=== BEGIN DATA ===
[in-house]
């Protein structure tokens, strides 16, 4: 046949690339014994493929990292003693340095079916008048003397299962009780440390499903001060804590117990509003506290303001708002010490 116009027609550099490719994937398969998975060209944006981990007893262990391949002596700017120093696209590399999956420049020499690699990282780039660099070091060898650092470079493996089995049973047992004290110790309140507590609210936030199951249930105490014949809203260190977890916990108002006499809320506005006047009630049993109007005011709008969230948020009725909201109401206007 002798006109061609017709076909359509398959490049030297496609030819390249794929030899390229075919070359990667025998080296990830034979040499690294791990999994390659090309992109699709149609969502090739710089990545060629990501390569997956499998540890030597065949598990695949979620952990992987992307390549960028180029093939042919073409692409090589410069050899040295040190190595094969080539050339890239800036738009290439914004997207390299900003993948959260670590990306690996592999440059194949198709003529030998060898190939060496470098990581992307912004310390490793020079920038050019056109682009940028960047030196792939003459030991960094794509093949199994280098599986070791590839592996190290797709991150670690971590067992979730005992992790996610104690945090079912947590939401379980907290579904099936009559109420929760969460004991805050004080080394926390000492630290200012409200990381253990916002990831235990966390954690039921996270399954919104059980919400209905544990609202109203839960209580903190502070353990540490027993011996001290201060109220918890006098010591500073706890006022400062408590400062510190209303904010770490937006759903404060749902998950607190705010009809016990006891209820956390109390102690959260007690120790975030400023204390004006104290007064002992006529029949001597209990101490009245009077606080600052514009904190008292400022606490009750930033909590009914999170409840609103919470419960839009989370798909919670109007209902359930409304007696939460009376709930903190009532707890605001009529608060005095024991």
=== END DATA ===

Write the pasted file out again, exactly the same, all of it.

[in-house]
């Protein structure tokens, strides 16, 4: 046949690339014994493929990292003693340095079916008048003397299962009780440390499903001060804590117990509003506290303001708002010490 116009027609550099490719994937398969998975060209944006981990007893262990391949002596700017120093696209590399999956420049020499690699990282780039660099070091060898650092470079493996089995049973047992004290110790309140507590609210936030199951249930105490014949809203260190977890916990108002006499809320506005006047009630049993109007005011709008969230948020009725909201109401206007 002798006109061609017709076909359509398959490049030297496609030819390249794929030899390229075919070359990667025998080296990830034979040499690294791990999994390659090309992109699709149609969502090739710089990545060629990501390569997956499998540890030597065949598990695949979620952990992987992307390549960028180029093939042919073409692409090589410069050899040295040190190595094969080539050339890239800036738009290439914004997207390299900003993948959260670590990306690996592999440059194949198709003529030998060898190939060496470098990581992307912004310390490793020079920038050019056109682009940028960047030196792939003459030991960094794509093949199994280098599986070791590839592996190290797709991150670690971590067992979730005992992790996610104690945090079912947590939401379980907290579904099936009559109420929760969460004991805050004080080394926390000492630290200012409200990381253990916002990831235990966390954690039921996270399954919104059980919400209905544990609202109203839960209580903190502070353990540490027993011996001290201060109220918890006098010591500073706890006022400062408590400062510190209303904010770490937006759903404060749902998950607190705010009809016990006891209820956390109390102690959260007690120790975030400023204390004006104290007064002992006529029949001597209990101490009245009077606080600052514009904190008292400022606490009750930033909590009914999170409840609103919470419960839009989370798909919670109007209902359930409304007696939460009376709930903190009532707890605001009529608060005095024991």